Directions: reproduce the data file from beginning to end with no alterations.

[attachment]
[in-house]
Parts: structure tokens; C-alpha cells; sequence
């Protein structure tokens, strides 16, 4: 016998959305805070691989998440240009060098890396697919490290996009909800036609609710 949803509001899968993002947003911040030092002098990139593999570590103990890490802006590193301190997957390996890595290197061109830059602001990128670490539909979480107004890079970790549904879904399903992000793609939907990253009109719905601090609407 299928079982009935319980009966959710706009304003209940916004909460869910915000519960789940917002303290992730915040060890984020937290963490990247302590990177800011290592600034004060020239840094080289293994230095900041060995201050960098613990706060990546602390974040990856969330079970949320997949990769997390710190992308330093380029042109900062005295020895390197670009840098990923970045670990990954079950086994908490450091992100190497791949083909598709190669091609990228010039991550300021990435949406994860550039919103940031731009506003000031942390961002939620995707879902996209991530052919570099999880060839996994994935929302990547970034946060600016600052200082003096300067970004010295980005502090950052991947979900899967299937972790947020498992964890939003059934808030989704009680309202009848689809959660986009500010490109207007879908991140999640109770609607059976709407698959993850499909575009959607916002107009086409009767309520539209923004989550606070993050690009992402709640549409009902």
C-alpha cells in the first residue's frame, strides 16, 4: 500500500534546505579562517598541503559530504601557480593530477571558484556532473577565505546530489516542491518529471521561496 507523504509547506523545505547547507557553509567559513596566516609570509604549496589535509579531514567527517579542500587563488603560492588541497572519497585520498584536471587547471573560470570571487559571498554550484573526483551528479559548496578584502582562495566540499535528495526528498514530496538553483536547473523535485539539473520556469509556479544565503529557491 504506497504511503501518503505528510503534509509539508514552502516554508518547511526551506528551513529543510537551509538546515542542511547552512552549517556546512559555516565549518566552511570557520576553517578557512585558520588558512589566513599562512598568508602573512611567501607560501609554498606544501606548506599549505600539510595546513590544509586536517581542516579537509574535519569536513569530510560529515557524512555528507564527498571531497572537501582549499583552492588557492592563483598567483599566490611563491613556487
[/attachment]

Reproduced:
[in-house]
Parts: structure tokens; C-alpha cells; sequence
């Protein structure tokens, strides 16, 4: 016998959305805070691989998440240009060098890396697919490290996009909800036609609710 949803509001899968993002947003911040030092002098990139593999570590103990890490802006590193301190997957390996890595290197061109830059602001990128670490539909979480107004890079970790549904879904399903992000793609939907990253009109719905601090609407 299928079982009935319980009966959710706009304003209940916004909460869910915000519960789940917002303290992730915040060890984020937290963490990247302590990177800011290592600034004060020239840094080289293994230095900041060995201050960098613990706060990546602390974040990856969330079970949320997949990769997390710190992308330093380029042109900062005295020895390197670009840098990923970045670990990954079950086994908490450091992100190497791949083909598709190669091609990228010039991550300021990435949406994860550039919103940031731009506003000031942390961002939620995707879902996209991530052919570099999880060839996994994935929302990547970034946060600016600052200082003096300067970004010295980005502090950052991947979900899967299937972790947020498992964890939003059934808030989704009680309202009848689809959660986009500010490109207007879908991140999640109770609607059976709407698959993850499909575009959607916002107009086409009767309520539209923004989550606070993050690009992402709640549409009902």
C-alpha cells in the first residue's frame, strides 16, 4: 500500500534546505579562517598541503559530504601557480593530477571558484556532473577565505546530489516542491518529471521561496 507523504509547506523545505547547507557553509567559513596566516609570509604549496589535509579531514567527517579542500587563488603560492588541497572519497585520498584536471587547471573560470570571487559571498554550484573526483551528479559548496578584502582562495566540499535528495526528498514530496538553483536547473523535485539539473520556469509556479544565503529557491 504506497504511503501518503505528510503534509509539508514552502516554508518547511526551506528551513529543510537551509538546515542542511547552512552549517556546512559555516565549518566552511570557520576553517578557512585558520588558512589566513599562512598568508602573512611567501607560501609554498606544501606548506599549505600539510595546513590544509586536517581542516579537509574535519569536513569530510560529515557524512555528507564527498571531497572537501582549499583552492588557492592563483598567483599566490611563491613556487